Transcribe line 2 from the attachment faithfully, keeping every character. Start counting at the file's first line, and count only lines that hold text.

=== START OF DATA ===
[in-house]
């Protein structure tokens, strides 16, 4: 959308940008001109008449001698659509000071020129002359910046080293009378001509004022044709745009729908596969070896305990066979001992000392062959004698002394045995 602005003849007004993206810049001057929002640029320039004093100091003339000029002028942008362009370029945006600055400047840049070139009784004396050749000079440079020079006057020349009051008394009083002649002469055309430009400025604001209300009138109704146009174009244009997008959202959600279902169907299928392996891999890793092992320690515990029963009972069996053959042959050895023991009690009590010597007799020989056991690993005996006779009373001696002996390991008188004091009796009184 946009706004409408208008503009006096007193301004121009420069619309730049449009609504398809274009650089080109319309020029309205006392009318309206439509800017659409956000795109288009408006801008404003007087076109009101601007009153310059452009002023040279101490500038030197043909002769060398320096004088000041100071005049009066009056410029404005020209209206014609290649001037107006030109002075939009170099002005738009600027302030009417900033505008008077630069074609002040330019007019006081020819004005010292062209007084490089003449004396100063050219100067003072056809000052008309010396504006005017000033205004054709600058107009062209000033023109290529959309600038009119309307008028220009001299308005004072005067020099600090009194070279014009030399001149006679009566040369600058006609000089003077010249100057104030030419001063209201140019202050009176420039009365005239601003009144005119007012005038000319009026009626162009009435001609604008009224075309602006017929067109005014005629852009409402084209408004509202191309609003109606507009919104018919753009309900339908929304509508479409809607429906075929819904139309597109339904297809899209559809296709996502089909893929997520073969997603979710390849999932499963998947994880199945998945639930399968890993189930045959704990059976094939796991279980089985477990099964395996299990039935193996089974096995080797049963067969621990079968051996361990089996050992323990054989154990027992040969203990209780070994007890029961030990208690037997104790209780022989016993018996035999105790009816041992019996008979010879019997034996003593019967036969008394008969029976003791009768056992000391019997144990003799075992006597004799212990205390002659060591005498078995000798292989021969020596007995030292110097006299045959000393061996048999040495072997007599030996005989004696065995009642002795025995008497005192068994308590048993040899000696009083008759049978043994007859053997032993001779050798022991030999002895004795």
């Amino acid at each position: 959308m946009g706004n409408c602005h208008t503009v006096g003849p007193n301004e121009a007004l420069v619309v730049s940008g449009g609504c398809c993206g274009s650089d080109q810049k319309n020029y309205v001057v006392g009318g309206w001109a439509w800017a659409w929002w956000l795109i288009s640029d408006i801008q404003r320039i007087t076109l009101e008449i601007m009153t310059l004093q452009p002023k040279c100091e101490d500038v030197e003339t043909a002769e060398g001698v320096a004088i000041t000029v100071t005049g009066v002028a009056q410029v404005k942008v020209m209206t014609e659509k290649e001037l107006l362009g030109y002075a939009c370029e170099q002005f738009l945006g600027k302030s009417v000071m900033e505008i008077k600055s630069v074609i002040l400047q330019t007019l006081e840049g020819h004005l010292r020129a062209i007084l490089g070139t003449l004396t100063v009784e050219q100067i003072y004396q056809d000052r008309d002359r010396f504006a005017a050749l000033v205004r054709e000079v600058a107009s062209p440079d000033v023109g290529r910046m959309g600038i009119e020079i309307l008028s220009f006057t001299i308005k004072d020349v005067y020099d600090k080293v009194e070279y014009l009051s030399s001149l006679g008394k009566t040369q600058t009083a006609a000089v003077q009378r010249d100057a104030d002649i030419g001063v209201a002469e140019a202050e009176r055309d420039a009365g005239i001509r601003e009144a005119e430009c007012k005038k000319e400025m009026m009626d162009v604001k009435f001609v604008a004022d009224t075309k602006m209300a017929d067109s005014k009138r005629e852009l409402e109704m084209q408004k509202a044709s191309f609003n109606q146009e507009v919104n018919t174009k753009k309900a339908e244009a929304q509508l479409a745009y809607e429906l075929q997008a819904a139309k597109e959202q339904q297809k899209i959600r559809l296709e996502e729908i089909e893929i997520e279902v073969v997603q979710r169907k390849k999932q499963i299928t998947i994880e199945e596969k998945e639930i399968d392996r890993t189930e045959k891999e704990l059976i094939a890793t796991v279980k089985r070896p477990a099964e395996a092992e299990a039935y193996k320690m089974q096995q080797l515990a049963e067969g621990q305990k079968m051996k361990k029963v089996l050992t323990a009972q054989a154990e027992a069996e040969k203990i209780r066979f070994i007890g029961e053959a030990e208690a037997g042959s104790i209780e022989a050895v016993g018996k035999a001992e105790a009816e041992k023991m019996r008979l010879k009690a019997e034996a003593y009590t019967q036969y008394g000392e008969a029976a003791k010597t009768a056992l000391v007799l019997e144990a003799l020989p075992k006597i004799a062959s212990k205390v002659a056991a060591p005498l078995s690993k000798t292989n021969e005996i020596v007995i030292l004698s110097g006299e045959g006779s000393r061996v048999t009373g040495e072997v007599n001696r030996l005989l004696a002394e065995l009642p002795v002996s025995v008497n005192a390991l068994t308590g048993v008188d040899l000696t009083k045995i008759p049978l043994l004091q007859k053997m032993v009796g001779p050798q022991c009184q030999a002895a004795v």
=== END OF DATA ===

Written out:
């Protein structure tokens, strides 16, 4: 959308940008001109008449001698659509000071020129002359910046080293009378001509004022044709745009729908596969070896305990066979001992000392062959004698002394045995 602005003849007004993206810049001057929002640029320039004093100091003339000029002028942008362009370029945006600055400047840049070139009784004396050749000079440079020079006057020349009051008394009083002649002469055309430009400025604001209300009138109704146009174009244009997008959202959600279902169907299928392996891999890793092992320690515990029963009972069996053959042959050895023991009690009590010597007799020989056991690993005996006779009373001696002996390991008188004091009796009184 946009706004409408208008503009006096007193301004121009420069619309730049449009609504398809274009650089080109319309020029309205006392009318309206439509800017659409956000795109288009408006801008404003007087076109009101601007009153310059452009002023040279101490500038030197043909002769060398320096004088000041100071005049009066009056410029404005020209209206014609290649001037107006030109002075939009170099002005738009600027302030009417900033505008008077630069074609002040330019007019006081020819004005010292062209007084490089003449004396100063050219100067003072056809000052008309010396504006005017000033205004054709600058107009062209000033023109290529959309600038009119309307008028220009001299308005004072005067020099600090009194070279014009030399001149006679009566040369600058006609000089003077010249100057104030030419001063209201140019202050009176420039009365005239601003009144005119007012005038000319009026009626162009009435001609604008009224075309602006017929067109005014005629852009409402084209408004509202191309609003109606507009919104018919753009309900339908929304509508479409809607429906075929819904139309597109339904297809899209559809296709996502089909893929997520073969997603979710390849999932499963998947994880199945998945639930399968890993189930045959704990059976094939796991279980089985477990099964395996299990039935193996089974096995080797049963067969621990079968051996361990089996050992323990054989154990027992040969203990209780070994007890029961030990208690037997104790209780022989016993018996035999105790009816041992019996008979010879019997034996003593019967036969008394008969029976003791009768056992000391019997144990003799075992006597004799212990205390002659060591005498078995000798292989021969020596007995030292110097006299045959000393061996048999040495072997007599030996005989004696065995009642002795025995008497005192068994308590048993040899000696009083008759049978043994007859053997032993001779050798022991030999002895004795």